@lubos This is something that I would suggest be adding to the ideas category for reviewing later. I just want to give feedback based on website design principles.
Best website design states the following:
- No more than 7 menu items
- If you need to use dropdowns, on websites a navigation menu or megamenu as it is called is far better than a drop down menu.
Why is this?
Studies indicate that too many menu items actually makes it harder for people to find things. Apparently 7 is the magical number that people retain in their memory. It is far more effective studies say to limit choice to seven items and the user does up to three clicks to get to where they want. This is faster and easier than having to read 25 menu items.
Drop down menus actually distract people as the eye moves faster than the mouse, so the user have already decided what to click. I am not sure why megamenu’s are not affected, but apparently they are not according to the research I did. I suspect it’s because it’s effectively preloading the menu of the next page in a much easier to read format than a drop down menu.
In my Manager for my business, I already have 25 tabs not including customise.
There are three problems with this.
- This exceeds the 7 rule.
- People always have to scroll down to select a tab off the screen
- Quite a few of the tabs are unused - for example inventory write-offs it’s been two years since I last used it. So inefficient use of space.
I fully realise that you made the changes to split payables and receivables into two tabs for technical reasons and actually I support it because you can apply even more granular permissions to each tab.
What I suggest
Take bank, receipts, payments, reconciliations, cash accounts and inter-account transfers for example. I accept the necessity to separate these into separate tabs. However this alone takes up 6 tabs.
However, I have come up with a better solution that retains the need to keep “tabs” separate whilst solving the ever growing tab list dilemma.
Money Tab - Bank Accounts, Receipts, Payments, Reconciliations, Cash Accounts and Inter Account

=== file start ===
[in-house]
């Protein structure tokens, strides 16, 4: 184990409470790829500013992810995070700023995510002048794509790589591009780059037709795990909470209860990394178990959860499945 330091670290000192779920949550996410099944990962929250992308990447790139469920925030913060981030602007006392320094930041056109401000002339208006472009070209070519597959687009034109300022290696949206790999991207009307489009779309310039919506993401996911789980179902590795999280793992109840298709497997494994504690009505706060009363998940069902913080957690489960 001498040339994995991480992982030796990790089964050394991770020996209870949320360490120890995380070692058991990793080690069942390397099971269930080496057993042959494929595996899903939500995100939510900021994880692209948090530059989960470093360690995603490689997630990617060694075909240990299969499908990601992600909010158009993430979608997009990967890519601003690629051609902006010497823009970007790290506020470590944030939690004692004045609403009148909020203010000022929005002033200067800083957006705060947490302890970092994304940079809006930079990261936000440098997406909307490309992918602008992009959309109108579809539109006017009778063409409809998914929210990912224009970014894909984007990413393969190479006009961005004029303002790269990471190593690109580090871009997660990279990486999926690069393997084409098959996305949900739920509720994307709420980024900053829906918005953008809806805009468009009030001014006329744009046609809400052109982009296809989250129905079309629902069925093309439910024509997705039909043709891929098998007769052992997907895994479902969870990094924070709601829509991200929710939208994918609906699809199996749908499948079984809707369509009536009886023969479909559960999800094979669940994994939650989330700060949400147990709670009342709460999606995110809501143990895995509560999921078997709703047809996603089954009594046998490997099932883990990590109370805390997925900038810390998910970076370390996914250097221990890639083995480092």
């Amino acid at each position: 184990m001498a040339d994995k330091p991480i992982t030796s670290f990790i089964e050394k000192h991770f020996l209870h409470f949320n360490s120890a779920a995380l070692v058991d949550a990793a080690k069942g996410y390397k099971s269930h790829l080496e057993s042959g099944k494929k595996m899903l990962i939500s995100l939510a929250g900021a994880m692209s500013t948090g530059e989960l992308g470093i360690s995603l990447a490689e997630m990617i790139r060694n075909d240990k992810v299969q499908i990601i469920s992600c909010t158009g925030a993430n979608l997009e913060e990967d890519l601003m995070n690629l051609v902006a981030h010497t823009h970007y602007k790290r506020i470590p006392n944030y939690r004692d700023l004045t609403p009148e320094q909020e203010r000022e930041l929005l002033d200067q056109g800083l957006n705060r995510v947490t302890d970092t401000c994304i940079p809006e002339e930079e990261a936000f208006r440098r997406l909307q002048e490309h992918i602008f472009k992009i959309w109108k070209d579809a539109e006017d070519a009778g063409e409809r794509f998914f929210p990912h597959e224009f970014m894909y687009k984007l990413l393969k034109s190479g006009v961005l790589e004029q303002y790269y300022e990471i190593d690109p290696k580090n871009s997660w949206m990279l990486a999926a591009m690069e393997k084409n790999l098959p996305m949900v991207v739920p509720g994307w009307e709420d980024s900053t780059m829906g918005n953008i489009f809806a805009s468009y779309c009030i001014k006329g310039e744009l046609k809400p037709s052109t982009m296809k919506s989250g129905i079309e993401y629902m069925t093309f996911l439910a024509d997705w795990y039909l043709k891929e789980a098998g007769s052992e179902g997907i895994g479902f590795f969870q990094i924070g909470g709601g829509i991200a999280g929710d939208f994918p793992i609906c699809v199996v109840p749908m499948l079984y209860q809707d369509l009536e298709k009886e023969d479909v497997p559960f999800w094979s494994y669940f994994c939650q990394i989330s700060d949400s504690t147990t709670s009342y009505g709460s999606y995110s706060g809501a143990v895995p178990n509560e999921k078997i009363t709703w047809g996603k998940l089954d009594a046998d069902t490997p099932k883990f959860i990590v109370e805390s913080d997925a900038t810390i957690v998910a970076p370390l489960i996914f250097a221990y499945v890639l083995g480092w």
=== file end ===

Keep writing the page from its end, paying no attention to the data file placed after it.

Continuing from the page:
Contacts - Customers, Suppliers, Employees
“Some Name” - Quotes, Sales Orders, Sales Invoices, Purchase Orders and Purchase Invoices
Inventory - Inventory Items, Inventory Transfers, Inventory Write-offs
So you click on Money Tab and see the options I just listed within that tab. Then when you click on say Bank, you see exactly what you see in the current bank tab. So you are not merging tabs - you are just simply moving the shortcut for say bank accounts to within the Money Tab and you click once on Money and once on Bank Accounts adhering to website best practice design.
Previously I had suggested merging some of these into one tab. However, I accept that there are many reasons to keep them separate for technical and business reasons.
By adopting this, you adhere to the website best design practice. My examples have already removed 13 tabs with no loss of functionality to anyone who wants to keep the “tabs” separate, nor requiring a lot of changes to Manager as all you are doing is moving a shortcut effectively!
When you have time, i would be interested in your thoughts. Manager is very simple to use, but I think it’s time to re-consider the tab design as it’s grown too big and actually is hindering usability rather than improving it. This is not just my opinion. Various studies have shown 7 to be the magic number for menu choices.